Separately, Experian Automotive said that in the first quarter of 2012, subprime loans made up 44.4 percent of new- and used-car loans combined, up from 41.9 percent a year earlier.
Autos lead in subprime
Auto lending cropped up in the second-quarter survey a couple of ways. First, when asked, "Where will the largest increase in subprime lending occur in 2012?" 50.3 percent of the respondents said auto lending, 37.7 percent said in credit cards, and 12 percent said in mortgages.
Second, the percentage of respondents who expect delinquencies in auto loans to decline decreased from the previous quarter to 25.3 percent. With some ups and downs, that number has generally decreased from a recent peak of 37.2 percent in the first quarter of 2011. It was 30.4 percent in the first quarter of 2012.
That's a roundabout way of saying auto loan delinquencies may increase. It may not sound like it, but within reason, higher delinquencies are a positive sign for dealerships because higher delinquencies imply easier credit.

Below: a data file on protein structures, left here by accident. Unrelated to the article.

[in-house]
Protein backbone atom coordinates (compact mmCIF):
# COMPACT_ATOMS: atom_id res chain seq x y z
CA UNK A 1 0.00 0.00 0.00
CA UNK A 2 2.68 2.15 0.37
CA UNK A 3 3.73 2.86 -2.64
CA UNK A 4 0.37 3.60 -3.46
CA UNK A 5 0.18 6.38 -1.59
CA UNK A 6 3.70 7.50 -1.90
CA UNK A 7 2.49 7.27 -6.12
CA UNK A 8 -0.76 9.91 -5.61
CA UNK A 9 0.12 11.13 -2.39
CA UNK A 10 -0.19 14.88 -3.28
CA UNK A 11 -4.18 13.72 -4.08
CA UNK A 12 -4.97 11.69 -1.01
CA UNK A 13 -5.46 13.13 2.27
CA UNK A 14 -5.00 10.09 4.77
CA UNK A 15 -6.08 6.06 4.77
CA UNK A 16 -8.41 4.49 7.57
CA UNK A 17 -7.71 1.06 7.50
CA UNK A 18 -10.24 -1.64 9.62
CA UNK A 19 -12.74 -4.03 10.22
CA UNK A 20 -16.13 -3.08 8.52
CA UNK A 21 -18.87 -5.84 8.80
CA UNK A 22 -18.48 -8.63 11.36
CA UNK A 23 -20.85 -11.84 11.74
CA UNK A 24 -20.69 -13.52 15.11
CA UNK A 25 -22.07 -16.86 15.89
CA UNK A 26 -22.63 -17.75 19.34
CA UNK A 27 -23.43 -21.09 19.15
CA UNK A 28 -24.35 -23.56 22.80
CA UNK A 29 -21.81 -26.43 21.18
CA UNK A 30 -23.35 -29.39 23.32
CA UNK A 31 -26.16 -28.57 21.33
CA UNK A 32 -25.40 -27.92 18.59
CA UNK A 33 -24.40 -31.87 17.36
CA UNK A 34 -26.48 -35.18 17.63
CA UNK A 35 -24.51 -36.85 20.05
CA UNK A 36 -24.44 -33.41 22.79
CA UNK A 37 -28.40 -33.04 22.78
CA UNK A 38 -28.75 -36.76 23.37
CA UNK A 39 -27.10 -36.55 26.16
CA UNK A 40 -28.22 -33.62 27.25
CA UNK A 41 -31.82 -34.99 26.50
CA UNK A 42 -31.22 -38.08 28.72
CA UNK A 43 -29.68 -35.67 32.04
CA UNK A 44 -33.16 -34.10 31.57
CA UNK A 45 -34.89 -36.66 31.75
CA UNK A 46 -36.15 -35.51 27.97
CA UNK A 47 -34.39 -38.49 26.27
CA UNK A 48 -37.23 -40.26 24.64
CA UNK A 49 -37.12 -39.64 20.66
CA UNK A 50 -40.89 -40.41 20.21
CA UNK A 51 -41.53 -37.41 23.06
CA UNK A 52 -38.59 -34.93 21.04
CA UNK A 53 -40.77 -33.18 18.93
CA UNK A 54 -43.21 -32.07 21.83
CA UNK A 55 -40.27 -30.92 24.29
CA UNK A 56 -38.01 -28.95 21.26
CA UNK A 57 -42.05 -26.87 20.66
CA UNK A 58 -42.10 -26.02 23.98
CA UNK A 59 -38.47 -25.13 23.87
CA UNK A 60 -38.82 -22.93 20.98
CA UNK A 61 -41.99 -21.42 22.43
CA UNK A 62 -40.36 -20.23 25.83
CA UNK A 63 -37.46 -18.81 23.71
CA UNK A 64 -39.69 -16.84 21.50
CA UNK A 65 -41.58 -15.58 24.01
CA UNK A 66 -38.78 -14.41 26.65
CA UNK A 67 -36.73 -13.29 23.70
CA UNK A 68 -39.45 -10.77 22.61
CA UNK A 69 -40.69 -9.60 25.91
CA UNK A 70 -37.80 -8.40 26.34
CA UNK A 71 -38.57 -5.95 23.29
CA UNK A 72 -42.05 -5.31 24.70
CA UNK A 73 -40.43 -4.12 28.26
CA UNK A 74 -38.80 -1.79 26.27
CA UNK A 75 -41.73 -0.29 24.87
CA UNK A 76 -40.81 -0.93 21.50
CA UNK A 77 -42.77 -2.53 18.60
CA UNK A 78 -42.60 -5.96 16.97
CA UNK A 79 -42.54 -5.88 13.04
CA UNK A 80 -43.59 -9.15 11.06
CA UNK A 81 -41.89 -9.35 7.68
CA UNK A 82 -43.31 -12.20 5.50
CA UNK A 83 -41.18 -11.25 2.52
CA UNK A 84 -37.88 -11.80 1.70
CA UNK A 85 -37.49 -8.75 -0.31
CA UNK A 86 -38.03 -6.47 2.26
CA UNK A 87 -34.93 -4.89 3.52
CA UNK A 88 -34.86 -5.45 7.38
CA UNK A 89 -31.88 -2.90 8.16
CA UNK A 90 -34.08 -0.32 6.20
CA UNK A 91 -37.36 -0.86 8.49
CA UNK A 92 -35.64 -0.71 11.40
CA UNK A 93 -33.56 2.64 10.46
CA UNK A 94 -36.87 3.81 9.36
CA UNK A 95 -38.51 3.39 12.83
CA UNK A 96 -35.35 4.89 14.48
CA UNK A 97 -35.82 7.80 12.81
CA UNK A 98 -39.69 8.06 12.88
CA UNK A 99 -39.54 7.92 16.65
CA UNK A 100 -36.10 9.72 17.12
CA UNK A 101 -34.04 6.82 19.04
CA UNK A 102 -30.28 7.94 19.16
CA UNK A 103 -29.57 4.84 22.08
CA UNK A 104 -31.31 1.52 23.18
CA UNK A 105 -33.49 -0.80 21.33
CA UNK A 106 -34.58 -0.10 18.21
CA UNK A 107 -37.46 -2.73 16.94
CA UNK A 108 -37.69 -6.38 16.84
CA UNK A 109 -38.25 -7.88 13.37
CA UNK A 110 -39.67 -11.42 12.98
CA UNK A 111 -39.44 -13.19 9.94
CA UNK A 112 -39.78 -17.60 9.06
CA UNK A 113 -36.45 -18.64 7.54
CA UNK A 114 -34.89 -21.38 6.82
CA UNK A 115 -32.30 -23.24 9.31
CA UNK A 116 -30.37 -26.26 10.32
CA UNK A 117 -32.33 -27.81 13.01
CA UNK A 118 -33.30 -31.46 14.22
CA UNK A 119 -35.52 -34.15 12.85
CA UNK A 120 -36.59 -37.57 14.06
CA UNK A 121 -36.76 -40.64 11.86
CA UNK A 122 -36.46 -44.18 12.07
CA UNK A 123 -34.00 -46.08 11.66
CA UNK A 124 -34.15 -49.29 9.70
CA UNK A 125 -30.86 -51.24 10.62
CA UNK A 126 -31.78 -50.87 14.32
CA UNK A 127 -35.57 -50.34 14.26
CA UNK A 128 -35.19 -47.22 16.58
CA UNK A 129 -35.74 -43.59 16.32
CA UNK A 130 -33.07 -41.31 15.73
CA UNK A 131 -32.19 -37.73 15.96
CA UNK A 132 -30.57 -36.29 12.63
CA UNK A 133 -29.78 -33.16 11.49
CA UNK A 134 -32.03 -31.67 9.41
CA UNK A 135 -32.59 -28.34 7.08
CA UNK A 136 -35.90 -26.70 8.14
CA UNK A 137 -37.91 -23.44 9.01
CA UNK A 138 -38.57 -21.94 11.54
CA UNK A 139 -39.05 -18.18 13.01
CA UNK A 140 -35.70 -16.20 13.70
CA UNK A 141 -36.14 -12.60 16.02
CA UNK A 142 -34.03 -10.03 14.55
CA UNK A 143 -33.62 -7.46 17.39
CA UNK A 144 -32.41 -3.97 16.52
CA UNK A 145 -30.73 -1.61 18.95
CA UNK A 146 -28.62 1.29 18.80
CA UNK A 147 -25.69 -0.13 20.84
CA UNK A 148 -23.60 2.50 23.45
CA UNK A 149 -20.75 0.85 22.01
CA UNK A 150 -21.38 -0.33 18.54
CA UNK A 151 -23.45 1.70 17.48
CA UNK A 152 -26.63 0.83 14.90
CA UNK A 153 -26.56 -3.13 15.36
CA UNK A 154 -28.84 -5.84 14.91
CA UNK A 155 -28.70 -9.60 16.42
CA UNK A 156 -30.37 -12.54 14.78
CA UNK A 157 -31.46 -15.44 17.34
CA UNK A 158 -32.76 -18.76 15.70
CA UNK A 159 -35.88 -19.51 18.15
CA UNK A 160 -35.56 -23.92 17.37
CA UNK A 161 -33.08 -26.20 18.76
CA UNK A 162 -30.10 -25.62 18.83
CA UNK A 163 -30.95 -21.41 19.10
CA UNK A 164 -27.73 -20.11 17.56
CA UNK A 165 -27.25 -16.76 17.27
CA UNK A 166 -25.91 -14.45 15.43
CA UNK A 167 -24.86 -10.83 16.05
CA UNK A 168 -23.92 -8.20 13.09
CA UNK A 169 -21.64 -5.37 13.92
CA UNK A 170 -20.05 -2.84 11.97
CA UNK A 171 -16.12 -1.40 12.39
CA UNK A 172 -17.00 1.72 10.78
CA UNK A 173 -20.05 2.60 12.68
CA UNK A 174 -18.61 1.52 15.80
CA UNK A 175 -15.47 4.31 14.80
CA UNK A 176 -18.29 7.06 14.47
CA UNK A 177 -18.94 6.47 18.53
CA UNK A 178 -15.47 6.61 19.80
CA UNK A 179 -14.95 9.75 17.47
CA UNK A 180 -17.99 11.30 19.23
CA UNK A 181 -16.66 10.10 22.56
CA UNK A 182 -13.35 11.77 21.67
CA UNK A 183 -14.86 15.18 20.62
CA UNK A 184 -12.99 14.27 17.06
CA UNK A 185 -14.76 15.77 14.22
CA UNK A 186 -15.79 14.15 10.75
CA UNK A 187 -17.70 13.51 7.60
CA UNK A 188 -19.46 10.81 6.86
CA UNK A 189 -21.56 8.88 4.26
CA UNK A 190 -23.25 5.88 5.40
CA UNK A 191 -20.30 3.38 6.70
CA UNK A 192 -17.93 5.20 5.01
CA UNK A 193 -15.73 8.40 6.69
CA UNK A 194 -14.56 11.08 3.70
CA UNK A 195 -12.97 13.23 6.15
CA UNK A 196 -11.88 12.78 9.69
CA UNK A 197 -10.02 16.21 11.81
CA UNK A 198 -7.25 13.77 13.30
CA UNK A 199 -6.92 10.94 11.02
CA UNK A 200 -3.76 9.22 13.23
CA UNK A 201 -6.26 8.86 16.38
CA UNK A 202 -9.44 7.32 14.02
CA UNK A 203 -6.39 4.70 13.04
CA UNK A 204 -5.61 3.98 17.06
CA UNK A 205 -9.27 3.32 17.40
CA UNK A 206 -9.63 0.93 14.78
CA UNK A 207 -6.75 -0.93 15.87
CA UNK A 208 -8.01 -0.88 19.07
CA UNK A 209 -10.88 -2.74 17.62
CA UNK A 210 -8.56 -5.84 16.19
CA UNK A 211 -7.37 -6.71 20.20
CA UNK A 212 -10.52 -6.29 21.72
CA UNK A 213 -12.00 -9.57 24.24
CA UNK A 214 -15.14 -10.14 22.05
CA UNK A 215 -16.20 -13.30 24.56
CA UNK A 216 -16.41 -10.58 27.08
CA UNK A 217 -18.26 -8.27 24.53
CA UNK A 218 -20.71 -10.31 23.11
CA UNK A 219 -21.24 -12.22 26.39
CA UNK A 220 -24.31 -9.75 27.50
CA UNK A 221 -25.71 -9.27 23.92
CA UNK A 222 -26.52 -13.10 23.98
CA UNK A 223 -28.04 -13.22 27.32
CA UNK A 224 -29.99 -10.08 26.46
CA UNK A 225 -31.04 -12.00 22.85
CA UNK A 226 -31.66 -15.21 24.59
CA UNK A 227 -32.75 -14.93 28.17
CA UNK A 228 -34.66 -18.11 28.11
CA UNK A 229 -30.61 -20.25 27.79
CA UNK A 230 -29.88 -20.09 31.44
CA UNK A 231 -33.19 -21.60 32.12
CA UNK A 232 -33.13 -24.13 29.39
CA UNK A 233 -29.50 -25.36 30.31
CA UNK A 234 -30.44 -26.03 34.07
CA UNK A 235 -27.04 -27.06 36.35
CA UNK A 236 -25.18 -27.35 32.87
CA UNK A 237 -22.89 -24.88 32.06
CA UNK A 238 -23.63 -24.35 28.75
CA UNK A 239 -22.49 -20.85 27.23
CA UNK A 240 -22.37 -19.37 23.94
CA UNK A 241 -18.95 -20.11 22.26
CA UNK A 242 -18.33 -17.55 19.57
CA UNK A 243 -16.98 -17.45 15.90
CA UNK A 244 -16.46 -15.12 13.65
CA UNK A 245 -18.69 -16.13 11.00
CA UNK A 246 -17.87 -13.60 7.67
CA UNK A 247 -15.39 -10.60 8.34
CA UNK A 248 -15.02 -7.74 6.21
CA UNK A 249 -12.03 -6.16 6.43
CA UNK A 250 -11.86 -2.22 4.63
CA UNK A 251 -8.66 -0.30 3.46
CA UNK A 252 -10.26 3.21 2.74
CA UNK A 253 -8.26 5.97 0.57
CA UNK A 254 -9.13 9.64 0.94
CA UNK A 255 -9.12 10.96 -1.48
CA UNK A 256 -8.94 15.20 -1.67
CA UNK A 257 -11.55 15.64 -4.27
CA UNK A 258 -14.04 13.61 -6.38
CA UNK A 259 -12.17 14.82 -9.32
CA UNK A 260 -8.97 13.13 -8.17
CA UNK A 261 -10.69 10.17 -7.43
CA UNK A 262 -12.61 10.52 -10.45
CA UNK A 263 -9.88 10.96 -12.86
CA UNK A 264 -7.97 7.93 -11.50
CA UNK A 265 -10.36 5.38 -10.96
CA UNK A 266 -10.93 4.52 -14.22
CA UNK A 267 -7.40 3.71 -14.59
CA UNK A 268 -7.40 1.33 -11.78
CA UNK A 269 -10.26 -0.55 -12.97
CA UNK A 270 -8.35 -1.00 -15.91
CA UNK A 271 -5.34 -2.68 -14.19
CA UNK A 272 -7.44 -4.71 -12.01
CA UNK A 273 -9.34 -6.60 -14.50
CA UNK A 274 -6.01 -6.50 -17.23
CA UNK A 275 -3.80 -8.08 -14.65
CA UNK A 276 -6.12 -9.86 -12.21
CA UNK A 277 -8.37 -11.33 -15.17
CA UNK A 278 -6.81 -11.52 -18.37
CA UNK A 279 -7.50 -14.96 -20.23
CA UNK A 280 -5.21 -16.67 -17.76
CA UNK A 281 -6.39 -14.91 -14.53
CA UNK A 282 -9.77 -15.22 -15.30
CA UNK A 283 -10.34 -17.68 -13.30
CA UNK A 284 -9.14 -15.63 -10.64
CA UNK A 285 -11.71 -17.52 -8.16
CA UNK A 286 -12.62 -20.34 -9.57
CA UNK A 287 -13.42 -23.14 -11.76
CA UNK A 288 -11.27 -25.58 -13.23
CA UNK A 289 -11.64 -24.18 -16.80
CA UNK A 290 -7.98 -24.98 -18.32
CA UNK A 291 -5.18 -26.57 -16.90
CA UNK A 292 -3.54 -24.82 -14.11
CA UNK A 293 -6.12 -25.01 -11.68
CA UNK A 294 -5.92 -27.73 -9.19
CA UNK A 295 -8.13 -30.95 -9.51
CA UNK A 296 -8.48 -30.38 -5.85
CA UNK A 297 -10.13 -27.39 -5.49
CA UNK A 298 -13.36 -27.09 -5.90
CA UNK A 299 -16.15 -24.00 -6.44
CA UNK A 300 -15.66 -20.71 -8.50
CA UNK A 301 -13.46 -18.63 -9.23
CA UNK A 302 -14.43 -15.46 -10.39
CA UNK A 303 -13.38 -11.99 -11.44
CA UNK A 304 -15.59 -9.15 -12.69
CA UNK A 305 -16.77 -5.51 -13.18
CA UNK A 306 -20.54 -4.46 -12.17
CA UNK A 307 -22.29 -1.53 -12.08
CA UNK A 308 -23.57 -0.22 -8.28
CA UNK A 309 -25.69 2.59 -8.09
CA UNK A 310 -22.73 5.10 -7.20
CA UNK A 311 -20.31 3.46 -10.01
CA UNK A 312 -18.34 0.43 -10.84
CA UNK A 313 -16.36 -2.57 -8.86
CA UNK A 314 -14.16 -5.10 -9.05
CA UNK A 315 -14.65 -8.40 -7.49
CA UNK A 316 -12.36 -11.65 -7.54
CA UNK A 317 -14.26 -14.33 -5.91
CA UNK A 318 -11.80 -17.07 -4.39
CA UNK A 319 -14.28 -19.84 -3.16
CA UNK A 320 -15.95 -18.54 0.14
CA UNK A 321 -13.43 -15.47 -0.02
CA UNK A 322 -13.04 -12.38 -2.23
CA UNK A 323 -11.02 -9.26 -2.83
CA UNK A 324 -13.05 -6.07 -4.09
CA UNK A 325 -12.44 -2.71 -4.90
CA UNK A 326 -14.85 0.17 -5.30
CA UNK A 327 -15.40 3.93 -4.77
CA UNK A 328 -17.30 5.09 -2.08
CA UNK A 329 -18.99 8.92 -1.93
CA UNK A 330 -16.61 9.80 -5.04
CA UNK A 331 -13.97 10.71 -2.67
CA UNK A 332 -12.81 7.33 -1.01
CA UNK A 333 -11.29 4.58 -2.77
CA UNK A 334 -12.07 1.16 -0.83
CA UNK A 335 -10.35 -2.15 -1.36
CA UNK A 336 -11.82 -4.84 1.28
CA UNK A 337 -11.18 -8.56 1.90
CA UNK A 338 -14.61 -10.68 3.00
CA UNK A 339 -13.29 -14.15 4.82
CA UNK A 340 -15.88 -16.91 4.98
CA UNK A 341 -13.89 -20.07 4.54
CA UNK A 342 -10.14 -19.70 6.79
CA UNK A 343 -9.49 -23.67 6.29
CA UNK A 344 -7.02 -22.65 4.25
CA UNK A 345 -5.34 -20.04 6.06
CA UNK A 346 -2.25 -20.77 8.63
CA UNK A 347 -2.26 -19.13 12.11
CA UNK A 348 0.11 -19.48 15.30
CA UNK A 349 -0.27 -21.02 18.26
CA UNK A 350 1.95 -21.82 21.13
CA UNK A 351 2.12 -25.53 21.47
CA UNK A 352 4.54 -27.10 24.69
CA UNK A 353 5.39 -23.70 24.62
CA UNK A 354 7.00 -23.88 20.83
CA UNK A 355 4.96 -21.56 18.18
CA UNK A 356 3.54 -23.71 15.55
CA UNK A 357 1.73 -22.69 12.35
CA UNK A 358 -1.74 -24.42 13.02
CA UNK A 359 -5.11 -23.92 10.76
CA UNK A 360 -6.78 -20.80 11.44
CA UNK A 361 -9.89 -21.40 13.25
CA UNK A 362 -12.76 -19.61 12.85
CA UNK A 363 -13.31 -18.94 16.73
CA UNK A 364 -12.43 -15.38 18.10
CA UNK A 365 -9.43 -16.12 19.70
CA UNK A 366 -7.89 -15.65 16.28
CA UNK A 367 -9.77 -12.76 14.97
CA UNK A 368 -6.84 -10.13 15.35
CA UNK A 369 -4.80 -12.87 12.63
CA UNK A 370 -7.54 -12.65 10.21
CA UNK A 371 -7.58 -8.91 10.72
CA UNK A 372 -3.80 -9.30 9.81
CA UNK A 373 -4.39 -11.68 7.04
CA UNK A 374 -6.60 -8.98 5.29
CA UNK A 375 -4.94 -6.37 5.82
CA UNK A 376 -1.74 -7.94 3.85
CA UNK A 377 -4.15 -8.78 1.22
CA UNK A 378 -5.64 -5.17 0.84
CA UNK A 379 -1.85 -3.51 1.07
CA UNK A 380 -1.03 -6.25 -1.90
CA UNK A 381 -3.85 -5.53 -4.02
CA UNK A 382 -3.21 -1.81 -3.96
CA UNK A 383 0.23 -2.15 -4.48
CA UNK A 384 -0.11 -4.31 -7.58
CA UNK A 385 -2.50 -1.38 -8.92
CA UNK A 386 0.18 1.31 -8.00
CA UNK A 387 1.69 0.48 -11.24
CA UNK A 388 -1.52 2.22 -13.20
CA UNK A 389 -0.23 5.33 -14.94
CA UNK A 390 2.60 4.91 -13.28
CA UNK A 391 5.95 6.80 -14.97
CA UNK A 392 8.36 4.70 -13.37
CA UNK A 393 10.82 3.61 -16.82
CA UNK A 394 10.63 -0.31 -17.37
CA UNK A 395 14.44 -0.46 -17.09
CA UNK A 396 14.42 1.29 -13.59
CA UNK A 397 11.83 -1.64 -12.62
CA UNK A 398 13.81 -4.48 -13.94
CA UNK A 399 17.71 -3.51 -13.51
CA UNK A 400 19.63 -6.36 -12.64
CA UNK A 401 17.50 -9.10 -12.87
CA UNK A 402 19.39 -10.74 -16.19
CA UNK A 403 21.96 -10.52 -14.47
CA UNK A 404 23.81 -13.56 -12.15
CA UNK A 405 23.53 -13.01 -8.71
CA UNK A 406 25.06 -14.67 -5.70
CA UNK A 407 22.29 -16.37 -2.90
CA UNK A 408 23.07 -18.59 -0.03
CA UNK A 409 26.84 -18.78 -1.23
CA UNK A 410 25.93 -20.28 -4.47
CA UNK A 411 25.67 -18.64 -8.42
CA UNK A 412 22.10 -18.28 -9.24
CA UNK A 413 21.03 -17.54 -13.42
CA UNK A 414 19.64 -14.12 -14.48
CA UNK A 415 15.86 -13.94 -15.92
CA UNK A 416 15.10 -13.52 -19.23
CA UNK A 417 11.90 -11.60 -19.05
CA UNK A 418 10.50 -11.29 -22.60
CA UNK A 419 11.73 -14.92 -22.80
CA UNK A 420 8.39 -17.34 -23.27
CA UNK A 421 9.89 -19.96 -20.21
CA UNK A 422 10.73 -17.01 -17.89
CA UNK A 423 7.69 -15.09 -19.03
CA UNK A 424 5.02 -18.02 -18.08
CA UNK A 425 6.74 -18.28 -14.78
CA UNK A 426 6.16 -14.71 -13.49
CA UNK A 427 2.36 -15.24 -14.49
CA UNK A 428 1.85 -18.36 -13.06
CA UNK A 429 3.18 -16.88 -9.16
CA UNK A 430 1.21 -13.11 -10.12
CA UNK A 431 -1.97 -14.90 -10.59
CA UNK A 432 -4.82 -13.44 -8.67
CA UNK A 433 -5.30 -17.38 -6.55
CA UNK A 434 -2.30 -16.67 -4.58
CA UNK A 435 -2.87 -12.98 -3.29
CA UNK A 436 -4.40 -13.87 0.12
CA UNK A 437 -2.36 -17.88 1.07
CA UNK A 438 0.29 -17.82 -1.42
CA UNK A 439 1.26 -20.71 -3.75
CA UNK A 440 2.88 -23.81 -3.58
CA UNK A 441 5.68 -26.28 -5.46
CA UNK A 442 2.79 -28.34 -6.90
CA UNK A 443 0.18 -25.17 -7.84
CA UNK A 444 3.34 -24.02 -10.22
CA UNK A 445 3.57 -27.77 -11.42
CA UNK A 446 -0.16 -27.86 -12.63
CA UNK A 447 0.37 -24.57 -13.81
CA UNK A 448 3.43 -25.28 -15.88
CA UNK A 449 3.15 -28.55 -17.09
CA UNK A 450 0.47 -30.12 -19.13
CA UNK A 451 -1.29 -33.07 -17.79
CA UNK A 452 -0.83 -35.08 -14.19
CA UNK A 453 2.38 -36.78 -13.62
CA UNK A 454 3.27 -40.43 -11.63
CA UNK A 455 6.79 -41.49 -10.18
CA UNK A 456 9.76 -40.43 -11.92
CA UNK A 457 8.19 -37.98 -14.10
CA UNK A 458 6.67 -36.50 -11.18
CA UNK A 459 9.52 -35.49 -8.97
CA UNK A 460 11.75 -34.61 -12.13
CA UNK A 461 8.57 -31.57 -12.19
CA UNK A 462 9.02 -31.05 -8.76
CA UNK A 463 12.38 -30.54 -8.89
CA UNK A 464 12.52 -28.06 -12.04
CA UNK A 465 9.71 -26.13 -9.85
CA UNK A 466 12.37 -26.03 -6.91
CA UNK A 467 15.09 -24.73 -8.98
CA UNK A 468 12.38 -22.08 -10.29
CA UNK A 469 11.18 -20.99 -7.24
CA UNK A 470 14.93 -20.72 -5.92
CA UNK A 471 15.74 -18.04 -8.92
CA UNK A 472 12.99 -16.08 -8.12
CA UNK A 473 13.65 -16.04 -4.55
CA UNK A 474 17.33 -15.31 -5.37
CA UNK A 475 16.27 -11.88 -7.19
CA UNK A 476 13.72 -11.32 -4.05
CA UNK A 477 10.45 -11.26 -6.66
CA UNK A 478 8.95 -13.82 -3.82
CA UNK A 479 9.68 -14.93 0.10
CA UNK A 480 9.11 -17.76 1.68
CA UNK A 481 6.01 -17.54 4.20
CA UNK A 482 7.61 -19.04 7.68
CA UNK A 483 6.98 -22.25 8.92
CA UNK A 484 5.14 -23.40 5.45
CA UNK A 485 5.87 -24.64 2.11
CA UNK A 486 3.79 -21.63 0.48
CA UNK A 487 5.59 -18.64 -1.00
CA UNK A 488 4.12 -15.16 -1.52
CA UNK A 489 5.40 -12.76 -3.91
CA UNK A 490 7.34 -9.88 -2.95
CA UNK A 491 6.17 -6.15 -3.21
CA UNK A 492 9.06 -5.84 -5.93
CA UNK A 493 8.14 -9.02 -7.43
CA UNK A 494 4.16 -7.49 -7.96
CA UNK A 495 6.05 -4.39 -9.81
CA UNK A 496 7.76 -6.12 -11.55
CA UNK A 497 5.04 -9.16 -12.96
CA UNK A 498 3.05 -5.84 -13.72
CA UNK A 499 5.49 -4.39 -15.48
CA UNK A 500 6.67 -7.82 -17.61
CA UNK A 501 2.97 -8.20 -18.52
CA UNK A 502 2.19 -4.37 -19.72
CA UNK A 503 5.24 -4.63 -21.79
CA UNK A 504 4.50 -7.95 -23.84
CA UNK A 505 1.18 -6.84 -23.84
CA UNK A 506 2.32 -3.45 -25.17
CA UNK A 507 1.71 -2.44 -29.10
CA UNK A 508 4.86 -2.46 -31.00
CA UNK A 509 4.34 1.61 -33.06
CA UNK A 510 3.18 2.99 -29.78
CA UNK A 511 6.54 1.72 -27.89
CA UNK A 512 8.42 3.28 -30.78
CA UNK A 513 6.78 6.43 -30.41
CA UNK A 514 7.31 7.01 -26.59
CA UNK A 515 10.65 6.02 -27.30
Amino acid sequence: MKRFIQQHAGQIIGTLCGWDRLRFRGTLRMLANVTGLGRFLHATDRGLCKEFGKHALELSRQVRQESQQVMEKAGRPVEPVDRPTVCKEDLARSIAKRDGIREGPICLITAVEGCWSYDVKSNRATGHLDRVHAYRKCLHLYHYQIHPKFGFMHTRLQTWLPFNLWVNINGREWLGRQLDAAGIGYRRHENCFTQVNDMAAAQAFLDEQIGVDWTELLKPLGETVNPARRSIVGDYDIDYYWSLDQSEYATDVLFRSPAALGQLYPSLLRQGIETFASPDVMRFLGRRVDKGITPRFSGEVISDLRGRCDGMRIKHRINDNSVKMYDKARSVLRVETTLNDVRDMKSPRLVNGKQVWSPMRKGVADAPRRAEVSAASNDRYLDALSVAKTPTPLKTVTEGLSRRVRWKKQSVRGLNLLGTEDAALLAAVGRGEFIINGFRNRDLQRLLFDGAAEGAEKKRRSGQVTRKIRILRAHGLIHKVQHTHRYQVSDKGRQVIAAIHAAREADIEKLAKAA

The FICO survey is conducted and analyzed by FICO, which stands for Fair, Isaac Co.; the Professional Risk Managers International Association; and the Columbia Business School Center for Decision Sciences. Besides auto loans, the survey also explores the outlook for credit cards and residential mortgages. The latest survey had 192 respondents, including risk managers for captive finance companies, banks and independent lenders.
At the same time, delinquencies remain low by historical standards, and that's good for lenders, too. Jennings said that isn't expected to change very much.
"Historically, delinquencies are much lower on autos than they are on credit cards or mortgages," Jennings said. "In the payment hierarchy, for people who have to choose among credit card, mortgage or auto loan, the auto loan is one of the last things to get into trouble."